“Because she fancied herself the queen of this city, but she was wilted by your sh- shining light.”
“I suppose you’re right. And don’t forget that she relied on me to survive in the first place, just like this flower relies on its host,” I say, gesturing to the plant. “Nothing is permanent. Not even Marcia La Rue.”
April 10, 2019 –
Today, Noah asked me if I had no faith in God. The La Rues are religious sorts. Have been since they floated over on a pontoon made of palm trees and poverty. The idea that some God might be up there, looking out for them. As if God would have faith in them or any of us. We are Kindred. We are damned. It is God who has no faith in us.
May 14, 2019 –
Why does everything have to be a struggle? It isn’t difficult for people to just say yes. Especially when they’re as hopeless as a one-winged chicken in an alligator pond. It is my birthday, and all I wanted was for Noah to tell me Happy Birthday. He refused. Kicking and screaming.
His face was set, immutable as hardtack, as he whispered it. “No.”
I stood, walking toward him, hoping to intimidate him back away from the Night Queen. I didn’t want to risk collateral damage if it came to blows. Before this night was over, he would say it, if for no other reason than I willed it. He did not move.
“Noah, I do not believe you heard me correctly,” I said, removing my gardening gloves. “I said that today, on this day nearly four centuries ago, I was born.”
His upper lip trembled. Sometimes a dog don’t hunt. Sometimes it don’t want to. Sometimes it can’t. “You did.”
I leaned in. He stank of fear, yet he did not back down. His eyes stared straight ahead, through me, past me, like was pretending he was somewhere else. “And then, I asked if there was anything you wanted to say to me.”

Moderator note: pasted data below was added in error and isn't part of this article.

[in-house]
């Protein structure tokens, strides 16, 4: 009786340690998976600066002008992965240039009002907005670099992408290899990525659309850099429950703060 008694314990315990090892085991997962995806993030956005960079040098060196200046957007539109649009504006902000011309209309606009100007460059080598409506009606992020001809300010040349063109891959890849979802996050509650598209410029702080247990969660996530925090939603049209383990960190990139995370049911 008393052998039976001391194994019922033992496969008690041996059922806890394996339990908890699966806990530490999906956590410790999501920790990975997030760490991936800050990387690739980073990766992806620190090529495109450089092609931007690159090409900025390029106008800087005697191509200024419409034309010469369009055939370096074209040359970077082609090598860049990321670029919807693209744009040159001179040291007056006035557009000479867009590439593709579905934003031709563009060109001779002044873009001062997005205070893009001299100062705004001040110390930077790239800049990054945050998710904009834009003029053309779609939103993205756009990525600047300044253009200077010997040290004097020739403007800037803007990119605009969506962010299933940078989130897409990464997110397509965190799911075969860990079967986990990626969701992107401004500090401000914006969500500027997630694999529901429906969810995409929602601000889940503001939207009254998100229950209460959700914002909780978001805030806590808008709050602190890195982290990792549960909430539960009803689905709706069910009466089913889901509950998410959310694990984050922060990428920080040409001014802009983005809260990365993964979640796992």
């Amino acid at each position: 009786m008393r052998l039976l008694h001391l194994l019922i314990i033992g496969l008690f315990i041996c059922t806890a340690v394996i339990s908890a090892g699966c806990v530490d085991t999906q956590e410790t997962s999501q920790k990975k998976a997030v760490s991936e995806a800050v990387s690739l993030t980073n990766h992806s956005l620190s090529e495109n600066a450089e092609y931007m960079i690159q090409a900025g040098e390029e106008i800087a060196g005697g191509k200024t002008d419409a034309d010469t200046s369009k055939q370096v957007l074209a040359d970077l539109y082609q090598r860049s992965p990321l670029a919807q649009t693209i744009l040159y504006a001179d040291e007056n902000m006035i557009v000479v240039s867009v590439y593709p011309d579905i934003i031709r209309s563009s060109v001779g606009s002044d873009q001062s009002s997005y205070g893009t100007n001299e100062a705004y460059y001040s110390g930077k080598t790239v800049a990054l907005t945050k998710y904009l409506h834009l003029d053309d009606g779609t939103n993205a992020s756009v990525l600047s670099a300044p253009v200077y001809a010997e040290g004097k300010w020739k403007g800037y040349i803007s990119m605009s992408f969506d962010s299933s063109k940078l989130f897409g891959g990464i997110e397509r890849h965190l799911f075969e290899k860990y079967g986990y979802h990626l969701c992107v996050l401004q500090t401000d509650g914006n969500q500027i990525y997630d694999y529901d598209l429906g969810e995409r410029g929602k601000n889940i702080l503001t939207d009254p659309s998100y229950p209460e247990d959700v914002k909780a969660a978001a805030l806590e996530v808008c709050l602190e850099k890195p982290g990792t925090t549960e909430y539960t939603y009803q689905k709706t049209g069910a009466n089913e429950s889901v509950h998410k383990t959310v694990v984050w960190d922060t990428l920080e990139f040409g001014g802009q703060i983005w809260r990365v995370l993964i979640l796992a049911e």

His eyes focused on mine. “And I said no.”
If you’re riling up a bull for a rodeo, you should expect the horns. No one has pity for a surprised bullfighter. Noah, to his credit, expected it, but he didn’t know how fast I was. When my foot connected with the back of his knee, he crumpled like a house of cards, a sickening crack ringing through the air as his leg bent full in half. Still, he did not scream.
I stood over him, and I looked down at him. Terror gripped him. His brave face faltered. And then like a storm, my fist connected with his nose. Another crack, blood.
Another blow. And another. No pause between for an answer.
I leaned close to his ear. “I am having a little trouble hearing you, Noah,” I whispered. “Maybe you should speak up.”
“What do you want?” he managed through broken teeth.
I leaned back from him. “What do I want?” I repeated, breathing heavily, his blood still running down my knuckles. “Your absolute loyalty.”
“Fuck you,” he said, his wounds already knitting through the power of his blood. I stood up and went back to my discarded gloves.
Sometimes, the only way to gain your superior’s respect is to defy him. I have zero tolerance for betrayal, but I do have reverence for resistance. I am a Brujah if I am nothing else, after all.
“Fine. See if I get you anything on your birthday, then,” I said, wiping my hands off on a nearby towel. I threw it at him after I was finished with it. “Clean yourself up. We’ve still got work to do. Sabine is far more incompetent than Marcia was; I doubt she could run this show without us.”
He caught the towel and wiped his face, sitting up. “Was she really a member of the Sabbat?” he asked. Poor thing didn’t know his ass from his elbow.
“If it were true, I’d tell you.” I turned and walked away from him. I was done gardening for tonight. The Night Queen would be blooming soon.
Behind me, Noah was smiling. I could tell it, even if I couldn’t see it. He had shown me that physical brutality would not break his spirit, but that didn’t mean he was invincible. If he had the sense God gave a thumbtack, he’d understand he couldn’t fly so close to the sun forever.